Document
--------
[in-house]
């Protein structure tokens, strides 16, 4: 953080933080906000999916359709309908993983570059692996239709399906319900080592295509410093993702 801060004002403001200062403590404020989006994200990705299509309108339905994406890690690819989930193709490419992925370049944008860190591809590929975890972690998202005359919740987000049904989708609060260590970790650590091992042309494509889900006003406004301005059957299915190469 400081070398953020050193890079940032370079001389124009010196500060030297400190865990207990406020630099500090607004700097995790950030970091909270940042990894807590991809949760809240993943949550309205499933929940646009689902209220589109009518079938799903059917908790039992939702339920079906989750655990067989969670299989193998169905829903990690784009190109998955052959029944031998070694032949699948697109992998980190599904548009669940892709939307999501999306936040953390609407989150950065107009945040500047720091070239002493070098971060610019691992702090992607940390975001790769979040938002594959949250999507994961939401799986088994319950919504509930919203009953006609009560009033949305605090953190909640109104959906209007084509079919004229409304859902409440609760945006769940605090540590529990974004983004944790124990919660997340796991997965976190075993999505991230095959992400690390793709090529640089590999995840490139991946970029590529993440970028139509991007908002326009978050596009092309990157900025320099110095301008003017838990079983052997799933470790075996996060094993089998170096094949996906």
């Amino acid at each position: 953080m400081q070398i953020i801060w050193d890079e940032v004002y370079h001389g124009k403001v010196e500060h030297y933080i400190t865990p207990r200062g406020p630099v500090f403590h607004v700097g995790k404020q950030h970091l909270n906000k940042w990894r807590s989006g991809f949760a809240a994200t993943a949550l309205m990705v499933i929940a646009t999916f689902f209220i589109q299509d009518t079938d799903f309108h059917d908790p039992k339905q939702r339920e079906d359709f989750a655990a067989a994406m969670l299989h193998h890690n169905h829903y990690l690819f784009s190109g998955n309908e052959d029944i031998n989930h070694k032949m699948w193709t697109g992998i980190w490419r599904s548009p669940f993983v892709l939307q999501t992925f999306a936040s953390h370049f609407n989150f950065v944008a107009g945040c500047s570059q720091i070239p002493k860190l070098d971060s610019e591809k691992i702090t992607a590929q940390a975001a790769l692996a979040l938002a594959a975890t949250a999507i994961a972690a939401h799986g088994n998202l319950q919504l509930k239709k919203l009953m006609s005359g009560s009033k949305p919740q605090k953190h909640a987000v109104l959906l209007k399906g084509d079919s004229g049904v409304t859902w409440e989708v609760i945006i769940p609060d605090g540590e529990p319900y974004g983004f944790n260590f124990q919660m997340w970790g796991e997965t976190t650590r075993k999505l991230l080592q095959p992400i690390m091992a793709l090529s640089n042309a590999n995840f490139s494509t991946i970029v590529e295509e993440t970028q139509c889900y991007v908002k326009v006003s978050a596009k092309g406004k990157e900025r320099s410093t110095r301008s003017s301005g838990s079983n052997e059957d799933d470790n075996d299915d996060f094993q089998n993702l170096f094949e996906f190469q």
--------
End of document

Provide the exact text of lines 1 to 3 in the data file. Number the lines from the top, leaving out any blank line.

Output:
[in-house]
């Protein structure tokens, strides 16, 4: 953080933080906000999916359709309908993983570059692996239709399906319900080592295509410093993702 801060004002403001200062403590404020989006994200990705299509309108339905994406890690690819989930193709490419992925370049944008860190591809590929975890972690998202005359919740987000049904989708609060260590970790650590091992042309494509889900006003406004301005059957299915190469 400081070398953020050193890079940032370079001389124009010196500060030297400190865990207990406020630099500090607004700097995790950030970091909270940042990894807590991809949760809240993943949550309205499933929940646009689902209220589109009518079938799903059917908790039992939702339920079906989750655990067989969670299989193998169905829903990690784009190109998955052959029944031998070694032949699948697109992998980190599904548009669940892709939307999501999306936040953390609407989150950065107009945040500047720091070239002493070098971060610019691992702090992607940390975001790769979040938002594959949250999507994961939401799986088994319950919504509930919203009953006609009560009033949305605090953190909640109104959906209007084509079919004229409304859902409440609760945006769940605090540590529990974004983004944790124990919660997340796991997965976190075993999505991230095959992400690390793709090529640089590999995840490139991946970029590529993440970028139509991007908002326009978050596009092309990157900025320099110095301008003017838990079983052997799933470790075996996060094993089998170096094949996906």
């Amino acid at each position: 953080m400081q070398i953020i801060w050193d890079e940032v004002y370079h001389g124009k403001v010196e500060h030297y933080i400190t865990p207990r200062g406020p630099v500090f403590h607004v700097g995790k404020q950030h970091l909270n906000k940042w990894r807590s989006g991809f949760a809240a994200t993943a949550l309205m990705v499933i929940a646009t999916f689902f209220i589109q299509d009518t079938d799903f309108h059917d908790p039992k339905q939702r339920e079906d359709f989750a655990a067989a994406m969670l299989h193998h890690n169905h829903y990690l690819f784009s190109g998955n309908e052959d029944i031998n989930h070694k032949m699948w193709t697109g992998i980190w490419r599904s548009p669940f993983v892709l939307q999501t992925f999306a936040s953390h370049f609407n989150f950065v944008a107009g945040c500047s570059q720091i070239p002493k860190l070098d971060s610019e591809k691992i702090t992607a590929q940390a975001a790769l692996a979040l938002a594959a975890t949250a999507i994961a972690a939401h799986g088994n998202l319950q919504l509930k239709k919203l009953m006609s005359g009560s009033k949305p919740q605090k953190h909640a987000v109104l959906l209007k399906g084509d079919s004229g049904v409304t859902w409440e989708v609760i945006i769940p609060d605090g540590e529990p319900y974004g983004f944790n260590f124990q919660m997340w970790g796991e997965t976190t650590r075993k999505l991230l080592q095959p992400i690390m091992a793709l090529s640089n042309a590999n995840f490139s494509t991946i970029v590529e295509e993440t970028q139509c889900y991007v908002k326009v006003s978050a596009k092309g406004k990157e900025r320099s410093t110095r301008s003017s301005g838990s079983n052997e059957d799933d470790n075996d299915d996060f094993q089998n993702l170096f094949e996906f190469q």